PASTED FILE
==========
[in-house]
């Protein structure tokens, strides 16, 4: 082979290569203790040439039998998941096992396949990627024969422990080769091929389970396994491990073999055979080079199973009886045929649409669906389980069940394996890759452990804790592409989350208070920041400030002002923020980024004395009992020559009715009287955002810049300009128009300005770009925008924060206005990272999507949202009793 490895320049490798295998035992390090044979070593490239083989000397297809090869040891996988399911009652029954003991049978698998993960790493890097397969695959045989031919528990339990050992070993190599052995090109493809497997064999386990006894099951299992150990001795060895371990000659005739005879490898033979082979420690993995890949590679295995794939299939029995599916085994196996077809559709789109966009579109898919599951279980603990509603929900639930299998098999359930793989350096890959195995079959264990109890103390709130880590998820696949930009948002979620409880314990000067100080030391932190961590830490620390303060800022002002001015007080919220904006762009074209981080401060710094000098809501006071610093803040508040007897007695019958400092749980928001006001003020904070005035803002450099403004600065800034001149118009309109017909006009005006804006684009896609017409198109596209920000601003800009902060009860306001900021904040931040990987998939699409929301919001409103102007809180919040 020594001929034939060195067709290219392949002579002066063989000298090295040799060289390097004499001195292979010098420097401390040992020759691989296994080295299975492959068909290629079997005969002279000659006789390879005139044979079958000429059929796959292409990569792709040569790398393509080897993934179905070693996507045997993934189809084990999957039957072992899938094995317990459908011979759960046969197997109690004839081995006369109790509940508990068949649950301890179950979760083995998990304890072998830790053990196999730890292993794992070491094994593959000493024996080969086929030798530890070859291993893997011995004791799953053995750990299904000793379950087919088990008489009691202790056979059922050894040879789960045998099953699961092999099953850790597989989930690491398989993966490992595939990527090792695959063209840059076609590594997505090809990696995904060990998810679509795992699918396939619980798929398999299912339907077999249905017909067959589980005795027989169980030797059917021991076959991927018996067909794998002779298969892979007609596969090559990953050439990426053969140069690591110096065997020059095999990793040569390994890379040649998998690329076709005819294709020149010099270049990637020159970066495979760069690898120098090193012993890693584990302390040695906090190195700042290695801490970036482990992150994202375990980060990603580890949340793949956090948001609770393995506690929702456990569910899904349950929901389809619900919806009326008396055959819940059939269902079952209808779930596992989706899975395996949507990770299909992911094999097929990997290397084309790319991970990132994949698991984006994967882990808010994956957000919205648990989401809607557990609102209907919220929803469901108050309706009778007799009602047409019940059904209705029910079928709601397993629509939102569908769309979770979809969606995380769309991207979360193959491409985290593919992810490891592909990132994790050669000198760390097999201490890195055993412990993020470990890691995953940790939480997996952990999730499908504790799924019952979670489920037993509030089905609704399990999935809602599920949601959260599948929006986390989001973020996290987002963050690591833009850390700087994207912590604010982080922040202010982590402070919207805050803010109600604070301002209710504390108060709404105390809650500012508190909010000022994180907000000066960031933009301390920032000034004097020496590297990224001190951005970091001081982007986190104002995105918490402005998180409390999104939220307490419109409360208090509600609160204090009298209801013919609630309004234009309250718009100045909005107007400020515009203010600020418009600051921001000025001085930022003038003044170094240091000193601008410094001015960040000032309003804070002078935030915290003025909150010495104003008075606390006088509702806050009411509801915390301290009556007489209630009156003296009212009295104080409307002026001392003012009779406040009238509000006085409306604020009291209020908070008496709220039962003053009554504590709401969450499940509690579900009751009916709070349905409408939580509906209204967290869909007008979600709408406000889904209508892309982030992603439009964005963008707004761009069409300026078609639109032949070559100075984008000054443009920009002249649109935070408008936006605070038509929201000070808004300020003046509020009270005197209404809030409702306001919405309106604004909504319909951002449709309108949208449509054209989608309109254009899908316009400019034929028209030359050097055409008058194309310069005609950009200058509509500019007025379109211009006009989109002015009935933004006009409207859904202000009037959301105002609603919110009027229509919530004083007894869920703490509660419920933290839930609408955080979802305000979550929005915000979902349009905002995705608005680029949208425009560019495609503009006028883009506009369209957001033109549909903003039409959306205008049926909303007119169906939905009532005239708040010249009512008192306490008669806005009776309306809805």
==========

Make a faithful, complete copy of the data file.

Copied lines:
[in-house]
């Protein structure tokens, strides 16, 4: 082979290569203790040439039998998941096992396949990627024969422990080769091929389970396994491990073999055979080079199973009886045929649409669906389980069940394996890759452990804790592409989350208070920041400030002002923020980024004395009992020559009715009287955002810049300009128009300005770009925008924060206005990272999507949202009793 490895320049490798295998035992390090044979070593490239083989000397297809090869040891996988399911009652029954003991049978698998993960790493890097397969695959045989031919528990339990050992070993190599052995090109493809497997064999386990006894099951299992150990001795060895371990000659005739005879490898033979082979420690993995890949590679295995794939299939029995599916085994196996077809559709789109966009579109898919599951279980603990509603929900639930299998098999359930793989350096890959195995079959264990109890103390709130880590998820696949930009948002979620409880314990000067100080030391932190961590830490620390303060800022002002001015007080919220904006762009074209981080401060710094000098809501006071610093803040508040007897007695019958400092749980928001006001003020904070005035803002450099403004600065800034001149118009309109017909006009005006804006684009896609017409198109596209920000601003800009902060009860306001900021904040931040990987998939699409929301919001409103102007809180919040 020594001929034939060195067709290219392949002579002066063989000298090295040799060289390097004499001195292979010098420097401390040992020759691989296994080295299975492959068909290629079997005969002279000659006789390879005139044979079958000429059929796959292409990569792709040569790398393509080897993934179905070693996507045997993934189809084990999957039957072992899938094995317990459908011979759960046969197997109690004839081995006369109790509940508990068949649950301890179950979760083995998990304890072998830790053990196999730890292993794992070491094994593959000493024996080969086929030798530890070859291993893997011995004791799953053995750990299904000793379950087919088990008489009691202790056979059922050894040879789960045998099953699961092999099953850790597989989930690491398989993966490992595939990527090792695959063209840059076609590594997505090809990696995904060990998810679509795992699918396939619980798929398999299912339907077999249905017909067959589980005795027989169980030797059917021991076959991927018996067909794998002779298969892979007609596969090559990953050439990426053969140069690591110096065997020059095999990793040569390994890379040649998998690329076709005819294709020149010099270049990637020159970066495979760069690898120098090193012993890693584990302390040695906090190195700042290695801490970036482990992150994202375990980060990603580890949340793949956090948001609770393995506690929702456990569910899904349950929901389809619900919806009326008396055959819940059939269902079952209808779930596992989706899975395996949507990770299909992911094999097929990997290397084309790319991970990132994949698991984006994967882990808010994956957000919205648990989401809607557990609102209907919220929803469901108050309706009778007799009602047409019940059904209705029910079928709601397993629509939102569908769309979770979809969606995380769309991207979360193959491409985290593919992810490891592909990132994790050669000198760390097999201490890195055993412990993020470990890691995953940790939480997996952990999730499908504790799924019952979670489920037993509030089905609704399990999935809602599920949601959260599948929006986390989001973020996290987002963050690591833009850390700087994207912590604010982080922040202010982590402070919207805050803010109600604070301002209710504390108060709404105390809650500012508190909010000022994180907000000066960031933009301390920032000034004097020496590297990224001190951005970091001081982007986190104002995105918490402005998180409390999104939220307490419109409360208090509600609160204090009298209801013919609630309004234009309250718009100045909005107007400020515009203010600020418009600051921001000025001085930022003038003044170094240091000193601008410094001015960040000032309003804070002078935030915290003025909150010495104003008075606390006088509702806050009411509801915390301290009556007489209630009156003296009212009295104080409307002026001392003012009779406040009238509000006085409306604020009291209020908070008496709220039962003053009554504590709401969450499940509690579900009751009916709070349905409408939580509906209204967290869909007008979600709408406000889904209508892309982030992603439009964005963008707004761009069409300026078609639109032949070559100075984008000054443009920009002249649109935070408008936006605070038509929201000070808004300020003046509020009270005197209404809030409702306001919405309106604004909504319909951002449709309108949208449509054209989608309109254009899908316009400019034929028209030359050097055409008058194309310069005609950009200058509509500019007025379109211009006009989109002015009935933004006009409207859904202000009037959301105002609603919110009027229509919530004083007894869920703490509660419920933290839930609408955080979802305000979550929005915000979902349009905002995705608005680029949208425009560019495609503009006028883009506009369209957001033109549909903003039409959306205008049926909303007119169906939905009532005239708040010249009512008192306490008669806005009776309306809805």